CAPE GIRARDEAU, Mo. – Missouri Department of Conservation (MDC) naturalists, biologists, and experienced river guide, Dave Hardesty, led a group of 63 people in the "Floatin' on the River" event this weekend. After a Friday evening orientation participants took to the waters of the Mississippi River Saturday morning in kayaks and canoes for a 14-mile float downstream. The group leisurely stopped halfway at a sandbar for lunch before drifting downstream the rest of the way.
"Over the years the Mississippi River has been called many things including mighty, mysterious and muddy," said Frank Nelson, a participant and wetlands ecologist with MDC. "Mild is probably a departure from the typical list of adjectives associated with the Mississippi, but the majority of our group would probably agree that the big river was rather laid back and tranquil this weekend."
The pre-departure orientation included an overview of what to expect on the Mississippi and a safety presentation. The group slipped their boats into the Mississippi waters at about 9 a.m. The steady current ensured smooth sailing, without a need for paddling according to Nelson.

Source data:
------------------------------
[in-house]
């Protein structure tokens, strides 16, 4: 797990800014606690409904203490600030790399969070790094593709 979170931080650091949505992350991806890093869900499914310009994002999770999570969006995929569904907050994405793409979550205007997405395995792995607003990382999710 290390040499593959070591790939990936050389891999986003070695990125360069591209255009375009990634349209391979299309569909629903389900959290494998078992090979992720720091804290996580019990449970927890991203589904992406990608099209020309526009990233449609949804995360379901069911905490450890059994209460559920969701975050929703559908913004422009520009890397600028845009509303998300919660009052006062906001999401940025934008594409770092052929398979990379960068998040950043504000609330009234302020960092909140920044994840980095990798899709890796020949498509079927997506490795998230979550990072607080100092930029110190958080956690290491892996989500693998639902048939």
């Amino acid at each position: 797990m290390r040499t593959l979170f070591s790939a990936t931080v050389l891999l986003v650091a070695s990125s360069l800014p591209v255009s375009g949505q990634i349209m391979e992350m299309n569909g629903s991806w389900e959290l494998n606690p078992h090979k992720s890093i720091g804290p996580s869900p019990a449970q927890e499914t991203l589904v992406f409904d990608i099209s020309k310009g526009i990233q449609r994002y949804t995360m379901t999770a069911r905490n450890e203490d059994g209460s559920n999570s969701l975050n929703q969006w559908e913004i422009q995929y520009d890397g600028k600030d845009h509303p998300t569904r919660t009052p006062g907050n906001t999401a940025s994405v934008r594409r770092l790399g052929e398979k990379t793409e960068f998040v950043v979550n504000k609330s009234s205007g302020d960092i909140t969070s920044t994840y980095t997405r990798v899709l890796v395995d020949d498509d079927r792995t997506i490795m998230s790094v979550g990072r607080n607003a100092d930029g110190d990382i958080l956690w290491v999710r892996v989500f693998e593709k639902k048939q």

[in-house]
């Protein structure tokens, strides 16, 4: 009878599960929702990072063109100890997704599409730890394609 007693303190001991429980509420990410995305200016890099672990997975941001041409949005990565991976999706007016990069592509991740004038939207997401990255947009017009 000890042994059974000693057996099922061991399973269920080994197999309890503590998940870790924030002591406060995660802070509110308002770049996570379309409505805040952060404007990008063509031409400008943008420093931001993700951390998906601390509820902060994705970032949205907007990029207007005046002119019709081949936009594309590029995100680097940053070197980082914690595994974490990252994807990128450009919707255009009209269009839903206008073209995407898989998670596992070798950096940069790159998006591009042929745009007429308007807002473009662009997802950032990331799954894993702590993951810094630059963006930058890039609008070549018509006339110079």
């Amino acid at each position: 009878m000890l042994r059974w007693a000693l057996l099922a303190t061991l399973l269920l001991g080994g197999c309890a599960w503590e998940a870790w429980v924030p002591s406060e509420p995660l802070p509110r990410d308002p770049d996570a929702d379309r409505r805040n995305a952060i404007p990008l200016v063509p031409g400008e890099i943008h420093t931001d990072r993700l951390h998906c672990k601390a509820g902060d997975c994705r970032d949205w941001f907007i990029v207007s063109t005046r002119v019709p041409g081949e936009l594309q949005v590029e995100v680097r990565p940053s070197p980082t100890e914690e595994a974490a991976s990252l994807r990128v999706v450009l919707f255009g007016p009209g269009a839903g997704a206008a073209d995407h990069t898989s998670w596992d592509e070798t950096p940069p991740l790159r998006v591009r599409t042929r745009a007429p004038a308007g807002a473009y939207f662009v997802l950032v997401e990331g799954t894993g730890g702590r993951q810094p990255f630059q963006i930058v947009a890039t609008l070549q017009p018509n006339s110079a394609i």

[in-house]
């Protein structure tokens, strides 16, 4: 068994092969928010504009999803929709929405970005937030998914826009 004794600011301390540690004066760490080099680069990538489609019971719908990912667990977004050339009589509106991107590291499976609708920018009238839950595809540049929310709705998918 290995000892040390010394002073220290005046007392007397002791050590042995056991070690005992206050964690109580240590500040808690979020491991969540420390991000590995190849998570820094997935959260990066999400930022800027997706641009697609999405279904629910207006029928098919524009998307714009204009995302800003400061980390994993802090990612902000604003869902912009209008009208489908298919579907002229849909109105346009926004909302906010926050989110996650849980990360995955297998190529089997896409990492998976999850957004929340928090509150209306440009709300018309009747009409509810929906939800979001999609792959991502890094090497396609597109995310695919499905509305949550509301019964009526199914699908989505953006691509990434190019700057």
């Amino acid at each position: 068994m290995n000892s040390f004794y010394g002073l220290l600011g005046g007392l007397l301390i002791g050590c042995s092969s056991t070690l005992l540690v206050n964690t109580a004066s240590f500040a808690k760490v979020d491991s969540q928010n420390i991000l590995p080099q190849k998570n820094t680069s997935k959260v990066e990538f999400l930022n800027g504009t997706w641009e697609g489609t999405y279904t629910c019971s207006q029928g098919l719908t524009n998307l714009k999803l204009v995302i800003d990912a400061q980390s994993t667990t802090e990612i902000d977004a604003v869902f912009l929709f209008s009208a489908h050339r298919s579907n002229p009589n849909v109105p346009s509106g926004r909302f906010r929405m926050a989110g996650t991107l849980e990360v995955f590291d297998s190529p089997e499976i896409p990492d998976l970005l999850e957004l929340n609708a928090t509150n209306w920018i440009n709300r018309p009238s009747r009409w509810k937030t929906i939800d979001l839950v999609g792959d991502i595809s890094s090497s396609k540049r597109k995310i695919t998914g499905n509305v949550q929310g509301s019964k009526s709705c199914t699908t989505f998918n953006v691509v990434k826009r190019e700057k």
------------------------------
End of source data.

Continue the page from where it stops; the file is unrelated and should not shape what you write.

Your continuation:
"Unlike smaller streams where paddlers must keep an eye out for stationary root wads and low sweeping branches, the wide-open spaces on the Mississippi afforded us ample room free of obstructions," Nelson said. "We were able to relax and just go with the flow."
The Bill Emerson Bridge, downtown Cape Girardeau and the flood wall marked the end of the float as the group reached the takeout point at the Red Star boat ramp. During the course of the float, Nelson said many of the paddlers admitted that they had never really considered floating the Mississippi River before and were happy to have discovered this overlooked opportunity right out their backdoors.
Whether that's due to the physical barrier of the flood wall that insinuates danger and conveys "off limits," or a mental barrier linked to the treacherous tales of steam boat captains or Mark Twain, Nelson said this float trip was a reminder of another value of the river.
"We saw a layer of old myths and misconceptions evaporate and many of the paddlers discovered that a float on the Mississippi isn't as daunting as they thought," he said. "This isn't to say a healthy dose of respect, common sense and boater safety isn't valid; however, I believe the group came away with the new realization that sun, sand, and floatable water is much closer than we thought."
For more information on where to float in Missouri, or for more programs like this with the Cape Girardeau Conservation Nature Center, go online to mdc.mo.gov.